‘Too early to say’ if 2m rule for workplaces will be reconsidered - Minister

HSE chief says hybrid working model would be the best option for a while

Paul Reid has said that he anticipates hybrid working practices with some returning to the workplace and others continuing to work from home. Photograph: iStock

Paul Reid has said that he anticipates hybrid working practices with some returning to the workplace and others continuing to work from home. Photograph: iStock

 

“It is too early to say” if the two metre social distancing rule rule for workplaces will be reconsidered, the Minister for Public Expenditure and Reform has said.

Asked on his way into Cabinet about the possible return to the office in August, Michael McGrath told RTE: “We’re very satisfied with the progress so far with the reopening of society and our economy. We’re looking forward to more reopenings hopefully net month. It’s about holding onto the gains that we have made and building on them in a careful and gradual way

“We would like to see people having the opportunity to go back to their normal place of work , back to offices as soon as August subject to public health advice. But the situation is evolving. We’re doing well let’s take this step by step. “

Elsewhere the director general of the HSE, Paul Reid has said that he anticipates hybrid working practices with some returning to the workplace and others continuing to work from home.

Mr Reid told Newstalk Breakfast that he would like to see a return to life as it was in 2019, if it could be done in a safe way as it would be good for mental health.

A hybrid working model, with some returning to the office and others working from home, was what he thought would emerge and that would be the best option “for a while.”

On Tuesday Taoiseach Micheál Martin did not rule out the possibility of the Government sanctioning a sooner than expected full-scale return to offices for workers by August if Covid-19 levels can be further reduced.

“I think we will see towards the end of this month with the progress we have made whether we can move forward in some areas like that,” said Mr Martin .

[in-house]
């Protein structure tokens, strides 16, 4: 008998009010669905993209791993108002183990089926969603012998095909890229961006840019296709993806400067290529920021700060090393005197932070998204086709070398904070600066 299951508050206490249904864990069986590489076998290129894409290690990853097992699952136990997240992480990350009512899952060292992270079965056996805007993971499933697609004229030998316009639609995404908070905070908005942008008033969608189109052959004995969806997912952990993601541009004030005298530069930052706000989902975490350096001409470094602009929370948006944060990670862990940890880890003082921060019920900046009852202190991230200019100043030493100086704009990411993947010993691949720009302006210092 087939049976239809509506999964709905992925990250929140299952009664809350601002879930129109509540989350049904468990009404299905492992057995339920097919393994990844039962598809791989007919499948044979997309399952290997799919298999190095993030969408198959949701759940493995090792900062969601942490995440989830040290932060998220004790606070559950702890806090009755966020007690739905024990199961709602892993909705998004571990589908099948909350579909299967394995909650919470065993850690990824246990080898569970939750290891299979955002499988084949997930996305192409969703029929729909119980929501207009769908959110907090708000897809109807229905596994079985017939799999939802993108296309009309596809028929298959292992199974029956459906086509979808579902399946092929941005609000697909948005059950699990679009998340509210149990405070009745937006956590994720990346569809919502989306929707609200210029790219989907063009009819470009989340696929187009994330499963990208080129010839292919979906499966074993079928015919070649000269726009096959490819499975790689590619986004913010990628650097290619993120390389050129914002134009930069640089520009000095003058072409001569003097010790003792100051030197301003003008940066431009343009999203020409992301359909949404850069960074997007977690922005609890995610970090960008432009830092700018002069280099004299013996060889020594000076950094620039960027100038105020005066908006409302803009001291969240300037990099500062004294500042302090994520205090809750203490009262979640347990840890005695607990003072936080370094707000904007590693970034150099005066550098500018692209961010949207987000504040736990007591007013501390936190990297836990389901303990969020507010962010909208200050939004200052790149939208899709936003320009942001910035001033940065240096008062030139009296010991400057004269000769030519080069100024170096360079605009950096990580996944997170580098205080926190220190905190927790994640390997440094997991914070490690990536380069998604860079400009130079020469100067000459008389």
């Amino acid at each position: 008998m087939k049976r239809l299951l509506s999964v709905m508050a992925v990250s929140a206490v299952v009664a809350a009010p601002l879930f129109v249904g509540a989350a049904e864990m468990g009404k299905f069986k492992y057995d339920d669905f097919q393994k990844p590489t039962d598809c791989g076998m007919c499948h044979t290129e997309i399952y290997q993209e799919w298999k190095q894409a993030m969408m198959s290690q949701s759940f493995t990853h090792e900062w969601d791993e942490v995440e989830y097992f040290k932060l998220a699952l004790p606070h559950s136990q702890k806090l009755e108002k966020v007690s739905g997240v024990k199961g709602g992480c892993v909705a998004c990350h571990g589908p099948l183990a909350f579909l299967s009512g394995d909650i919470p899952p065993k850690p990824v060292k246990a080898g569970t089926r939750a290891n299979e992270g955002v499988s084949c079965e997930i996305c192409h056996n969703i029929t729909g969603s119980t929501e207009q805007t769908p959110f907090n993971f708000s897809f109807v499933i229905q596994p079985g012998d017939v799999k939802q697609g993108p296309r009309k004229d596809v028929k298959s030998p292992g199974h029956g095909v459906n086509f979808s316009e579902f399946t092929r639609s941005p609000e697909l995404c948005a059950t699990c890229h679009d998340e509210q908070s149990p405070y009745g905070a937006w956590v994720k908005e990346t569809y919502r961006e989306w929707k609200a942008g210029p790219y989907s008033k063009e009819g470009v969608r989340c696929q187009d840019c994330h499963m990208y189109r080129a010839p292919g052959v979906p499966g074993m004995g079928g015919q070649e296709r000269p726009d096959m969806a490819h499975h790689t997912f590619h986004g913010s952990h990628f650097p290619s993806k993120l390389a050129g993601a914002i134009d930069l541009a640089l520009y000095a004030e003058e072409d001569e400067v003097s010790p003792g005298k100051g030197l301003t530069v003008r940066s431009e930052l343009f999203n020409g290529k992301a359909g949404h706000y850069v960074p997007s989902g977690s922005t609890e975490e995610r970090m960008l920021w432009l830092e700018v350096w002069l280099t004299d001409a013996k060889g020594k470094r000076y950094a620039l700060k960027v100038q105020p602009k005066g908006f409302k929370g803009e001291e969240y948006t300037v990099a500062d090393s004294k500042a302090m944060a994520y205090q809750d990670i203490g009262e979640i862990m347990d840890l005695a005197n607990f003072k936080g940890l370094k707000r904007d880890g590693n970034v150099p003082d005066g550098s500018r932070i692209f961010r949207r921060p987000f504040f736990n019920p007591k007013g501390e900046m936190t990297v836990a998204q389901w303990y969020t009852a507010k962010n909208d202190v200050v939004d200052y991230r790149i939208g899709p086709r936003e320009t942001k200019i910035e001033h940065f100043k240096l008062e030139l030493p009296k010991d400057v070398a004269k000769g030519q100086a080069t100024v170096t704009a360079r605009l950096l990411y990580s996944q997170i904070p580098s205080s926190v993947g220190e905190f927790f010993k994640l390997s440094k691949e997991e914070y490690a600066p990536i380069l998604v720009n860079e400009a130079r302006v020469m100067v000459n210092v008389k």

“In the world of work, a lot of young people have not yet been in their offices after being recruited last year. We want them to get the office experience as fast as they can.”

Tánaiste and Minister for Enterprise Leo Varadkar had backed a return of workers to their offices from August and he is understood to have asked the National Public Health Emergency Team to consider a phased return then, rather than September.

“We are planning a phased return to offices from September provided the vaccine programme continues to gather pace and the virus remains under control, I believe August makes more sense than September,” said Mr Varadkar.

Separately Mr Reid said had been a really tough year so it was important to see that progress was being made. More people were being vaccinated and there were reduced case numbers. There was also a shift in the age profile of cases with the majority now in the under 40 age cohort. Only seven percent were aged over 55 with only two percent aged over 65, he said.

There were still concerns about variants, he added, especially in the UK where if there was a fourth wave it would have an impact on Ireland.

Mr Reid said the HSE’s focus would continue to be on three aspects - the vaccination programme; testing and tracing and public health measures. The majority of people were adhering to public health measures, but there was always a risk and the numbers could change very quickly as had happened in Limerick.

“We need to be on our guard.”